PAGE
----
Tag Archives: infographic

Can’t Think Of What Shot To Do? This Infographic Will Help

Save it to your phone for easy reference at the bar.


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From The Roosevelts, via FAIL Blog

Commuting Is Really Expensive

This is a pretty cool infographic that makes the point that for the median salary, each mile of commuting costs 800$/year; so if you commute 12 miles to work, you could’ve bought a 10k$ car that year, if instead you worked from home.

From Streamline Refinance, via Lifehacker

How Long Animals Live

From Information Is Beautiful, via Laughing Squid

Infographic: The Recent History Of Our Food Choices

NPR made an infographic called “Obesity in America“. The highlights:

  • In 2009, only Colorado had an obesity rate under 20%. Twenty years earlier, there were 15 states under that rate.
  • Women lose twice as much money per year due to obesity (about 5k$ vs 2.5k$), and most of that difference is due to lost wages (does this mean thin women make more money? It definitely makes sense for some professions). The biggest cost for both genders, however, is medical.
  • Movie popcorn increased tenfold, from 170 calories in the 1950s to 1700 calories now.
  • In the past decade, fast food sales increased more than 50%. To be fair though, they have a lot healthier stuff on the menu too — alongside the badness.
  • We consume twice as much sugars as we should, and a lot more than in the 1950s.
  • We’re eating more cheese and drinking less milk than we used to. Good! If a sensible test of being vegetarian is “I’ll eat what I would kill myself”, then a corollary should be “I’ll drink milk if I would park myself next to a cow’s udder and go to town.” It’s a strange state of affairs when drinking human milk is (rightly) looked upon as being friggin’ weird, but for some reason drinking cow milk is not just ok: it’s encouraged! Oh, and then let’s make cheese and ice cream out of it too. Perverts.


The Truth About Dangerous Radiation Levels

Our brains don’t understand abstract units very well: how much is a thousand pounds? But we can process data in relative terms pretty well: a thousand pounds is about five guys, or a half of a car. Because of this and the recent news about radiation leakage in Japan, xkcd made a very helpful infographic illustrating radiation absorption in relative terms. The SI unit of absorbed radiation is a sievert, abbreviated Sv, and the graphic shows how much radiation is absorbed under various circumstances, in terms of that unit. Some highlights:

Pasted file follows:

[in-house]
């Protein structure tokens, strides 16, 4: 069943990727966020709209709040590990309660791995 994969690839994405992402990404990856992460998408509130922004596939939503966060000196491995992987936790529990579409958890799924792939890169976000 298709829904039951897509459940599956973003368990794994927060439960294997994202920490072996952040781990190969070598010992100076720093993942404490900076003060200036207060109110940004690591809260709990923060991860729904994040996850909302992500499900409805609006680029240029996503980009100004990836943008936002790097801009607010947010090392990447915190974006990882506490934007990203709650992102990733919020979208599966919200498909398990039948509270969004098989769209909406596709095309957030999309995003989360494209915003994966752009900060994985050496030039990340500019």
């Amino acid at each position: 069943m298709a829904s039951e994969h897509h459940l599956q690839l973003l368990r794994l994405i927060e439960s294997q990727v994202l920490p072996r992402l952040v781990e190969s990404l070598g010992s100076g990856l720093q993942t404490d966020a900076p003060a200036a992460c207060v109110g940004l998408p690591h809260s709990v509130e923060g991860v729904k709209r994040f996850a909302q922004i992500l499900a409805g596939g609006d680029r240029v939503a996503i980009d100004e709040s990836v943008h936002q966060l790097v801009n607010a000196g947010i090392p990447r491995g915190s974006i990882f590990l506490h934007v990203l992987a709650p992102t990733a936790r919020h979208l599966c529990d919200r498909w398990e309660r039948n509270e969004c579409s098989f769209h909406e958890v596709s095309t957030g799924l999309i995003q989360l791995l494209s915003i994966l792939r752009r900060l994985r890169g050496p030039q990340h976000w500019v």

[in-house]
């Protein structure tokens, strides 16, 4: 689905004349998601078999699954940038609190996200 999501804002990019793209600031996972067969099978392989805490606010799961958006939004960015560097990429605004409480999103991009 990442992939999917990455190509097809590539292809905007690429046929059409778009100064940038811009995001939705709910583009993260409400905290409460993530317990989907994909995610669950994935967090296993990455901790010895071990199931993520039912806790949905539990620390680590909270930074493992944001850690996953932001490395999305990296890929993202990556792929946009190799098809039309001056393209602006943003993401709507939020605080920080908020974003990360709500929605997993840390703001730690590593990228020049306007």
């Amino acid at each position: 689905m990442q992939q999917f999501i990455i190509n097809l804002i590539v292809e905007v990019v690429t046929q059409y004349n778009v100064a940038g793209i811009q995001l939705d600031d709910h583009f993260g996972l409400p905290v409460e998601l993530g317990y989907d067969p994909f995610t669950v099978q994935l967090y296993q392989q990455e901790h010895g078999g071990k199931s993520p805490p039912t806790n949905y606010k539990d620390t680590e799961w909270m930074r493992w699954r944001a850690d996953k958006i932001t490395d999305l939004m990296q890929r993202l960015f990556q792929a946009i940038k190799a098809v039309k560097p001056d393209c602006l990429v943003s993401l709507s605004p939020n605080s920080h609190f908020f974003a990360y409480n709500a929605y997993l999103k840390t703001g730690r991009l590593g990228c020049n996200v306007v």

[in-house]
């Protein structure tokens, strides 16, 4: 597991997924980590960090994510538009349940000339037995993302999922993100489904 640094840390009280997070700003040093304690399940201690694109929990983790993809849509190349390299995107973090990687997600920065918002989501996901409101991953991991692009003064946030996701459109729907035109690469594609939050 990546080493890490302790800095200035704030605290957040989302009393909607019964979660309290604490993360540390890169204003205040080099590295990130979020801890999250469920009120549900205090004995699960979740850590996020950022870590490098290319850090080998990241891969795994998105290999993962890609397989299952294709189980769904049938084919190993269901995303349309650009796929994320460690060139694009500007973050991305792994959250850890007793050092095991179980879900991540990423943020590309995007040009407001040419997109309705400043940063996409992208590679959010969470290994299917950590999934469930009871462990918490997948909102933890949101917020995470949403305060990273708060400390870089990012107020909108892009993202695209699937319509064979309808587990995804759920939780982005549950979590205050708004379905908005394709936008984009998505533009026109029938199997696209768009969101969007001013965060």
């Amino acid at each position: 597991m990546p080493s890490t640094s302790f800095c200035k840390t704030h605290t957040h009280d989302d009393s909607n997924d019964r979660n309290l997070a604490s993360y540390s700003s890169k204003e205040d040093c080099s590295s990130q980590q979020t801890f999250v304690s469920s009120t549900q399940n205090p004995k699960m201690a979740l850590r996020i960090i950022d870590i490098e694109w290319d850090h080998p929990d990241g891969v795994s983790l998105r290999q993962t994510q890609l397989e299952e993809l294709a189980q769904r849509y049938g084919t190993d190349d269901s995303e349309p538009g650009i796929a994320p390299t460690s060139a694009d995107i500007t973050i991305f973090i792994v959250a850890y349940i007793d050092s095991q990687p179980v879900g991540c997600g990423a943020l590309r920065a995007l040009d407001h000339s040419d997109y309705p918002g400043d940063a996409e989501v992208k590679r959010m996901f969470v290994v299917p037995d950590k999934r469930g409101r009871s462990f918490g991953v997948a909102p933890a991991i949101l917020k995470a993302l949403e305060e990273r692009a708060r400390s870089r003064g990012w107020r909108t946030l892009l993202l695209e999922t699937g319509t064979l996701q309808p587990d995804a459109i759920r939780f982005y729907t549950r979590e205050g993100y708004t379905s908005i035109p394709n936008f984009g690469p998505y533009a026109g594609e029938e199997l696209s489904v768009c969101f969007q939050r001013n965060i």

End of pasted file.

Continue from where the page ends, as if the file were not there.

• Eating a banana gives you more radiation than living within 50 miles of  a nuclear power plant for a year
  • Using those ancient not-flat monitors for a year is equivalent to 10 bananas, or living within 50 miles of a coal power plant for 3 years, or a nuclear one for 11 years.
  • A flight from NY to LA is 4x the normal daily radiation a person is exposed to, also equivalent eating 400 bananas (about a truckload), or getting 8 dental x-rays.
  • 11 days of radiation nearby the Fukushima nuclear power plant that got damaged by the Japan earthquake, is about the same as the flight from NY to LA.
  • The natural potassium in our body over a year is like 10 of the NY-LA flights, or 3 months near the Fukushima power plant.
  • Smoking a pack of cigarettes is like spending two weeks at the Fukushima Town Hall after the accident.
  • Living in a stone, brick or concrete house gives you more than twice the radiation legally released by a nuclear power plant.
  • The daily radiation at Fukushima is a little more than that from a mammogram
  • The lowest radiation level in one year that’s clearly linked to increase in cancer is equivalent to:
    • 4 weeks at Fukushima
    • about 18 chest CT scans,
    • 33 mammograms, or
    • Smoking 913 packs of cigarettes in a year (~18 packs a week)
    • eating one million bananas. That last one would be over 2700 bananas per day.

Updated May 22, 2011 to include info about cigarette radioactivity.

Via Slashdot